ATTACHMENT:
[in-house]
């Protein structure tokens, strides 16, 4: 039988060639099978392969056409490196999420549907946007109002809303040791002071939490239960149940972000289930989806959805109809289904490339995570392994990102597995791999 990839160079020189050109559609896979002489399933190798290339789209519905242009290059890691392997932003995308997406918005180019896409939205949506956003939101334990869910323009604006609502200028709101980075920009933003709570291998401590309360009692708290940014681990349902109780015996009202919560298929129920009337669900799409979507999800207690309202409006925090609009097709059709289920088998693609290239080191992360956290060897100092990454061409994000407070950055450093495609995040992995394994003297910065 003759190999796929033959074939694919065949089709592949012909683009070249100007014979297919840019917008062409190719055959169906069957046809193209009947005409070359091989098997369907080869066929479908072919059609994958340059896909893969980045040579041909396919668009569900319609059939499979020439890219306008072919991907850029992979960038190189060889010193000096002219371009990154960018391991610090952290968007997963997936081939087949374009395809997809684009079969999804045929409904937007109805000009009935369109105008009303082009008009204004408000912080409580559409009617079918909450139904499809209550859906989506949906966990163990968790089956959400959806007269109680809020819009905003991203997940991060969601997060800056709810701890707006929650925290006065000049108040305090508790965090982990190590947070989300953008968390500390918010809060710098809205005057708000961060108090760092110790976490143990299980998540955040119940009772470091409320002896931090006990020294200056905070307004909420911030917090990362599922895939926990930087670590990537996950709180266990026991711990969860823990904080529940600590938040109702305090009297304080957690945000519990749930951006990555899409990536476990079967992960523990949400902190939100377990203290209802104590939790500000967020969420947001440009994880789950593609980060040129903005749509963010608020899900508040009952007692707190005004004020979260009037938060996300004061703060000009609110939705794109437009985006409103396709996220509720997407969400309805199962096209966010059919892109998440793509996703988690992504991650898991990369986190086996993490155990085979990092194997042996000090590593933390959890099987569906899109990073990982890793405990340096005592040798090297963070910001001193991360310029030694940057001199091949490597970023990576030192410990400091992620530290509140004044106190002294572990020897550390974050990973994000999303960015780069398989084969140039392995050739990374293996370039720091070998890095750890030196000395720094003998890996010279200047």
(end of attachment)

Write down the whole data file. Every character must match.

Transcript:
[in-house]
């Protein structure tokens, strides 16, 4: 039988060639099978392969056409490196999420549907946007109002809303040791002071939490239960149940972000289930989806959805109809289904490339995570392994990102597995791999 990839160079020189050109559609896979002489399933190798290339789209519905242009290059890691392997932003995308997406918005180019896409939205949506956003939101334990869910323009604006609502200028709101980075920009933003709570291998401590309360009692708290940014681990349902109780015996009202919560298929129920009337669900799409979507999800207690309202409006925090609009097709059709289920088998693609290239080191992360956290060897100092990454061409994000407070950055450093495609995040992995394994003297910065 003759190999796929033959074939694919065949089709592949012909683009070249100007014979297919840019917008062409190719055959169906069957046809193209009947005409070359091989098997369907080869066929479908072919059609994958340059896909893969980045040579041909396919668009569900319609059939499979020439890219306008072919991907850029992979960038190189060889010193000096002219371009990154960018391991610090952290968007997963997936081939087949374009395809997809684009079969999804045929409904937007109805000009009935369109105008009303082009008009204004408000912080409580559409009617079918909450139904499809209550859906989506949906966990163990968790089956959400959806007269109680809020819009905003991203997940991060969601997060800056709810701890707006929650925290006065000049108040305090508790965090982990190590947070989300953008968390500390918010809060710098809205005057708000961060108090760092110790976490143990299980998540955040119940009772470091409320002896931090006990020294200056905070307004909420911030917090990362599922895939926990930087670590990537996950709180266990026991711990969860823990904080529940600590938040109702305090009297304080957690945000519990749930951006990555899409990536476990079967992960523990949400902190939100377990203290209802104590939790500000967020969420947001440009994880789950593609980060040129903005749509963010608020899900508040009952007692707190005004004020979260009037938060996300004061703060000009609110939705794109437009985006409103396709996220509720997407969400309805199962096209966010059919892109998440793509996703988690992504991650898991990369986190086996993490155990085979990092194997042996000090590593933390959890099987569906899109990073990982890793405990340096005592040798090297963070910001001193991360310029030694940057001199091949490597970023990576030192410990400091992620530290509140004044106190002294572990020897550390974050990973994000999303960015780069398989084969140039392995050739990374293996370039720091070998890095750890030196000395720094003998890996010279200047």